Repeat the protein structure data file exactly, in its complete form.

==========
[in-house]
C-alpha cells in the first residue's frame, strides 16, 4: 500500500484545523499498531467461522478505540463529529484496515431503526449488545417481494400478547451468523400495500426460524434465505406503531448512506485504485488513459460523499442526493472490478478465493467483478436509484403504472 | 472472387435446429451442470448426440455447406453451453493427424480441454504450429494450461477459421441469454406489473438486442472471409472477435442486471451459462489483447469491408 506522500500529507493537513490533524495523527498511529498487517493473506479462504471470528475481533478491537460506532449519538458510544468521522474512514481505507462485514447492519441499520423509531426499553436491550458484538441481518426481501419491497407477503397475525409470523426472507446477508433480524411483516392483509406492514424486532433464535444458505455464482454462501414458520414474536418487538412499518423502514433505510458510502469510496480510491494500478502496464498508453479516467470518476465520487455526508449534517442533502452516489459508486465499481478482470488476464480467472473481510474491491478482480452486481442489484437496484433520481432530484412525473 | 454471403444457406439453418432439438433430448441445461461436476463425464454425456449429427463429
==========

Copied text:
[in-house]
C-alpha cells in the first residue's frame, strides 16, 4: 500500500484545523499498531467461522478505540463529529484496515431503526449488545417481494400478547451468523400495500426460524434465505406503531448512506485504485488513459460523499442526493472490478478465493467483478436509484403504472 | 472472387435446429451442470448426440455447406453451453493427424480441454504450429494450461477459421441469454406489473438486442472471409472477435442486471451459462489483447469491408 506522500500529507493537513490533524495523527498511529498487517493473506479462504471470528475481533478491537460506532449519538458510544468521522474512514481505507462485514447492519441499520423509531426499553436491550458484538441481518426481501419491497407477503397475525409470523426472507446477508433480524411483516392483509406492514424486532433464535444458505455464482454462501414458520414474536418487538412499518423502514433505510458510502469510496480510491494500478502496464498508453479516467470518476465520487455526508449534517442533502452516489459508486465499481478482470488476464480467472473481510474491491478482480452486481442489484437496484433520481432530484412525473 | 454471403444457406439453418432439438433430448441445461461436476463425464454425456449429427463429